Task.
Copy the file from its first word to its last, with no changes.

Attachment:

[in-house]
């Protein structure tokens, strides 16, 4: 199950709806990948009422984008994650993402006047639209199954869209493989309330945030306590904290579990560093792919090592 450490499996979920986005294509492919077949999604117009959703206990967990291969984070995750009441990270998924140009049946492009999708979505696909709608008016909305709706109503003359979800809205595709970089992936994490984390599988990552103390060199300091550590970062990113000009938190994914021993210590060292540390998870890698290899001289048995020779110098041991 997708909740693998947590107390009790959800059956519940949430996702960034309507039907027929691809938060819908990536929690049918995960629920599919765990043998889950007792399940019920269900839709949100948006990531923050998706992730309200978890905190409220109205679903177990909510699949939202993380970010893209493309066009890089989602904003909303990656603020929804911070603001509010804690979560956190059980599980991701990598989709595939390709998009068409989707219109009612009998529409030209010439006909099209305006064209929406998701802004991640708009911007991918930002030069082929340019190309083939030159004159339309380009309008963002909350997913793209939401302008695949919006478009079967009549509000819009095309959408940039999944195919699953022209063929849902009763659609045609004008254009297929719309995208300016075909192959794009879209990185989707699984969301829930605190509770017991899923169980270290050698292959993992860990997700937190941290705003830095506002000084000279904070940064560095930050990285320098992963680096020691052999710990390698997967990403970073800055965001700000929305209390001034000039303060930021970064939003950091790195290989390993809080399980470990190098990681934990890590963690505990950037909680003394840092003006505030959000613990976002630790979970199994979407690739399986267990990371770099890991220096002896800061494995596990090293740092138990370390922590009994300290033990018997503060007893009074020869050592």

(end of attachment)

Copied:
[in-house]
């Protein structure tokens, strides 16, 4: 199950709806990948009422984008994650993402006047639209199954869209493989309330945030306590904290579990560093792919090592 450490499996979920986005294509492919077949999604117009959703206990967990291969984070995750009441990270998924140009049946492009999708979505696909709608008016909305709706109503003359979800809205595709970089992936994490984390599988990552103390060199300091550590970062990113000009938190994914021993210590060292540390998870890698290899001289048995020779110098041991 997708909740693998947590107390009790959800059956519940949430996702960034309507039907027929691809938060819908990536929690049918995960629920599919765990043998889950007792399940019920269900839709949100948006990531923050998706992730309200978890905190409220109205679903177990909510699949939202993380970010893209493309066009890089989602904003909303990656603020929804911070603001509010804690979560956190059980599980991701990598989709595939390709998009068409989707219109009612009998529409030209010439006909099209305006064209929406998701802004991640708009911007991918930002030069082929340019190309083939030159004159339309380009309008963002909350997913793209939401302008695949919006478009079967009549509000819009095309959408940039999944195919699953022209063929849902009763659609045609004008254009297929719309995208300016075909192959794009879209990185989707699984969301829930605190509770017991899923169980270290050698292959993992860990997700937190941290705003830095506002000084000279904070940064560095930050990285320098992963680096020691052999710990390698997967990403970073800055965001700000929305209390001034000039303060930021970064939003950091790195290989390993809080399980470990190098990681934990890590963690505990950037909680003394840092003006505030959000613990976002630790979970199994979407690739399986267990990371770099890991220096002896800061494995596990090293740092138990370390922590009994300290033990018997503060007893009074020869050592």